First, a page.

Street children in the Philippines

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According to a 1998 report titled "Situation of the Youth in the Philippines", there were about 1.5 million street children in the Philippines.[1][not in citation given]

Statistics[edit]

The approximate numbers of street children in the different districts[clarification needed] of the Philippines are: Manila (3,266), Quezon (2,867), Caloocan (1,530), and Pasay (1,420). Regional numbers are:

  • Luzon regional totals: 1,557 (highly visible), 22,728 (estimated total)
  • Visayas regional totals: 5,291 (highly visible), 40,860 (estimated total) and
  • Mindanao regional totals: 22,556 (highly visible), 138,328 (estimated total).

Approximately 70% of the children are boys.

Defining Filipino street children[edit]

According to the "A Better Life" foundation, there are three different categories of street children:

  • Children on the streets make up approximately 75% of the street children in the Philippines. They work on the streets but do not live there. They generally have a home to return to after working, and some even continue to attend school while working long hours on the streets.
  • Children of the street make their homes on the street. They make up 25%-30% of the street children in the Philippines. They often create a sort of family with their fellow street children. Some of them still have family ties, but do not visit them and some even see these ties as bad.
  • Completely abandoned children have no family ties and are entirely on their own for physical and psychological survival. They make up approximately 5%-10% of the street children in the Philippines.[2][3]

Problems facing street children[edit]

Drugs[edit]

The most common substances are inhalants, such as solvents, rugby (a toluene-based glue) and cough syrups, followed by marijuana and shabu. Marijuana and shabu in particular are shared with friends whenever one of the group has enough money to buy them. Some street children take drugs as often as once a day.[2]

Health problems[edit]

Street children are generally thin, untidy, undernourished, and hardly equipped to survive the hazards of everyday living and working on the streets. Some of the hazards they face include sickness, physical injuries from motor accidents, street fights, harassment from extortionists and police, sexual exploitation by pedophiles and pimps, exposure to substance abuse and sexually transmitted diseases.[2]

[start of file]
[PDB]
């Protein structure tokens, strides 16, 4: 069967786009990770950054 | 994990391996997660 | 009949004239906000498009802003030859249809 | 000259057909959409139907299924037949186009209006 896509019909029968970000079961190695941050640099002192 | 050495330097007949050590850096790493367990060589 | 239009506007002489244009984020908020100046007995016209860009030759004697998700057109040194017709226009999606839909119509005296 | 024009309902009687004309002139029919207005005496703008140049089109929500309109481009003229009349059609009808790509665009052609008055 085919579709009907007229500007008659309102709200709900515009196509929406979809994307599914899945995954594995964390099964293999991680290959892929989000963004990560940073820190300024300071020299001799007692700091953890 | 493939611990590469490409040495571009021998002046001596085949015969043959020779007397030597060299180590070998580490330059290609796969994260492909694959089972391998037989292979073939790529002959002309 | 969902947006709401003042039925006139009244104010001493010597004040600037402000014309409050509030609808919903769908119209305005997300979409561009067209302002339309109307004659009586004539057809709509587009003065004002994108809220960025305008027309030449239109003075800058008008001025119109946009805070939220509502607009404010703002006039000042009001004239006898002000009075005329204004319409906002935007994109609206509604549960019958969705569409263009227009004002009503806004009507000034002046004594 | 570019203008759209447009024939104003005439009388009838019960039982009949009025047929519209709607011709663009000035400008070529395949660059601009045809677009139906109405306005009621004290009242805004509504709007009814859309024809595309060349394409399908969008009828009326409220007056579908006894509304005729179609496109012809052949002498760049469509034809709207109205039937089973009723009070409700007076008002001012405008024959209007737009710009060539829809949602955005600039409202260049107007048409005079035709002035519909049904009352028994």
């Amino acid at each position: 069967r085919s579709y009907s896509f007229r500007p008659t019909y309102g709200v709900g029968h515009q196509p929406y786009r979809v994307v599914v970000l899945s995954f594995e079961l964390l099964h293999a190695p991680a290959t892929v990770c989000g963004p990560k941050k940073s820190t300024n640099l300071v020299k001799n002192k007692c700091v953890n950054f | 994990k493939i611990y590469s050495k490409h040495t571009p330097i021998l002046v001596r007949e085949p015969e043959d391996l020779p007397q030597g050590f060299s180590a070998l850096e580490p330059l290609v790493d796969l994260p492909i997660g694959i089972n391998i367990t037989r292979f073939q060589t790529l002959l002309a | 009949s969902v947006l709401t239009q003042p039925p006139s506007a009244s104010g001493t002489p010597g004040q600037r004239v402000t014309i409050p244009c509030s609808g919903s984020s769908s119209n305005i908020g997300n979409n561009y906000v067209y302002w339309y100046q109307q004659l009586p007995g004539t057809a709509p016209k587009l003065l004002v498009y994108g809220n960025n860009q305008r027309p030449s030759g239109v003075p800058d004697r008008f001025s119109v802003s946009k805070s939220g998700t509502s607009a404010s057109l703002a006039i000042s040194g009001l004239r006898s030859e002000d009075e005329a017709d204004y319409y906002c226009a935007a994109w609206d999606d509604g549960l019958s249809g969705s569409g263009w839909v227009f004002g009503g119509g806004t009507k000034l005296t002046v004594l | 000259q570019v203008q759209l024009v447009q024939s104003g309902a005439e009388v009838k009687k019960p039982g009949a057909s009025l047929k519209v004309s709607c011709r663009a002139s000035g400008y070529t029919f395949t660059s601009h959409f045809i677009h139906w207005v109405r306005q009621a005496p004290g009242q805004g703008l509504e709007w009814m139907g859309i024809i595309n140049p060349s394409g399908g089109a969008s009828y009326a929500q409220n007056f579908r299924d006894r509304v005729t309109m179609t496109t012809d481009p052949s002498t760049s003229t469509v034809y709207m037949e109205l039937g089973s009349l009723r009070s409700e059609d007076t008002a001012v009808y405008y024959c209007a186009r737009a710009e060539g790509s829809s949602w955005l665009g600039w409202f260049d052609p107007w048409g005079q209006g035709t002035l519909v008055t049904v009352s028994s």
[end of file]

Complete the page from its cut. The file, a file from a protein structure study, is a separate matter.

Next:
Summary execution of street children[edit]

Many street children were in danger of summary execution during the Marcos Government.[4] In Davao City, 39 children in conflict with the law have been killed by vigilante groups since 2001. Most were killed after being released from police detention cells.[5]

Human rights groups said the killings have become an unwritten government policy to deal with crime, largely because of an ineffective criminal justice system and the tendency of the authorities to take shortcuts in the administration of justice. The execution-style killings are openly endorsed by local officials, strengthening the long-running suspicion that the death squads were formed by the government.[6]

Child prostitution[edit]

Child prostitutes are used by foreign sex tourists and pedophiles, as well as local people. Many street children are lured into prostitution as a means of survival, while others do it to earn money for their families. A variety of different factors contribute to the commercial sexual exploitation of children in the Philippines.[7][further explanation needed]

Rooted in poverty, as elsewhere, the problem of child prostitution in Angeles was exacerbated in the 1980s by Clark Air Base, where bars employed children who ended up as sex workers for American soldiers.[8] Street children are at particular risk because many of the 200 brothels in Angeles offer children for sex.[9] According to 1996 statistics of the Philippine Resource Network, 60,000 of the 1.5 million street children in the Philippines were prostituted.[10]

Sexual exploitation[edit]

Angeles Police had to rescue 36 children as young as six from Fields Avenue. Myrna Latorre, Chief of the Women's and Children's Section of the Angeles Police, said that the rescued children were brought to the City Social Welfare and Development (CSWD), and that most of them were sent to the Bahay Bata Center, an institution taking care of orphans and abused children. The rest, she said, were taken to Haven, a government rehabilitation center in Magalang, Pampanga, run by the Department of Social Welfare and Development (DSWD).[11] A 13-year-old child was trafficked into a brothel in Angeles where she had to service up to 15 individuals every night. [12]

HIV/AIDS and STDs[edit]

There is no HIV testing for children in the Philippines, but approximately 18% of the street children contract sexually transmitted infections (STIs).[7]

NGO'S AND Projects To Help[edit]

Various organizations have established charities and shelters, providing counseling, food, clothing and religious instruction in an attempt to help street children. These include Street Contact For Children,[3] Subic Bay Children's Home,[13] LifeChild,[14] Spirit and Life Mission House, and Tiwala Kids and Communities ,[15] Batang Pinangga Foundation, Inc (Cebu)[16]Jireh Children's Home, [17]He Cares Foundation[18]

See also[edit]

References[edit]